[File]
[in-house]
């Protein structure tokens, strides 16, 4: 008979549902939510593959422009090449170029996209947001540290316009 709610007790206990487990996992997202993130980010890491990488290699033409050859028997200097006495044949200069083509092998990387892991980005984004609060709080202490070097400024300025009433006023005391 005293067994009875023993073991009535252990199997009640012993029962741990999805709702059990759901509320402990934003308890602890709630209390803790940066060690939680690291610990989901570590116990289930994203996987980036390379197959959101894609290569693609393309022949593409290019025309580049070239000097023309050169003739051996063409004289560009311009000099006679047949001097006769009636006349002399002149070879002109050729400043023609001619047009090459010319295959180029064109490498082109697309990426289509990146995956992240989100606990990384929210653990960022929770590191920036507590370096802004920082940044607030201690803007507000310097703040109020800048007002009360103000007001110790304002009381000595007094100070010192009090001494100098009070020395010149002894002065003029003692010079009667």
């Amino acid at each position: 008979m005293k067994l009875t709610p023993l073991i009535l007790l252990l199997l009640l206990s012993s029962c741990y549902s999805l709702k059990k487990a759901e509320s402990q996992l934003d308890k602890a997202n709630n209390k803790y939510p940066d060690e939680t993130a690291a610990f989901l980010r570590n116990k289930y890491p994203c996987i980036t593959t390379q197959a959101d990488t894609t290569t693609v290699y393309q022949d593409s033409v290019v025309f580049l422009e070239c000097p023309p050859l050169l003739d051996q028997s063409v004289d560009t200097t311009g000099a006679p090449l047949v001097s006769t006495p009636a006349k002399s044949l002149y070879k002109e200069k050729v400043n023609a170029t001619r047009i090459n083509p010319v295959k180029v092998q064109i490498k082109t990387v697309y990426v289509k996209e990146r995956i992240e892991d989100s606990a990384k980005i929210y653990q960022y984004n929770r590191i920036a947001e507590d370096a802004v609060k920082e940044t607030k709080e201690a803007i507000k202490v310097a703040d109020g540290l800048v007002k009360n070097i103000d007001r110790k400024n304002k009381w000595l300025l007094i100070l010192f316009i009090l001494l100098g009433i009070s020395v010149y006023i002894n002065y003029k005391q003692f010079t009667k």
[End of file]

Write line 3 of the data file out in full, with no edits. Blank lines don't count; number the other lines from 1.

């Amino acid at each position: 008979m005293k067994l009875t709610p023993l073991i009535l007790l252990l199997l009640l206990s012993s029962c741990y549902s999805l709702k059990k487990a759901e509320s402990q996992l934003d308890k602890a997202n709630n209390k803790y939510p940066d060690e939680t993130a690291a610990f989901l980010r570590n116990k289930y890491p994203c996987i980036t593959t390379q197959a959101d990488t894609t290569t693609v290699y393309q022949d593409s033409v290019v025309f580049l422009e070239c000097p023309p050859l050169l003739d051996q028997s063409v004289d560009t200097t311009g000099a006679p090449l047949v001097s006769t006495p009636a006349k002399s044949l002149y070879k002109e200069k050729v400043n023609a170029t001619r047009i090459n083509p010319v295959k180029v092998q064109i490498k082109t990387v697309y990426v289509k996209e990146r995956i992240e892991d989100s606990a990384k980005i929210y653990q960022y984004n929770r590191i920036a947001e507590d370096a802004v609060k920082e940044t607030k709080e201690a803007i507000k202490v310097a703040d109020g540290l800048v007002k009360n070097i103000d007001r110790k400024n304002k009381w000595l300025l007094i100070l010192f316009i009090l001494l100098g009433i009070s020395v010149y006023i002894n002065y003029k005391q003692f010079t009667k």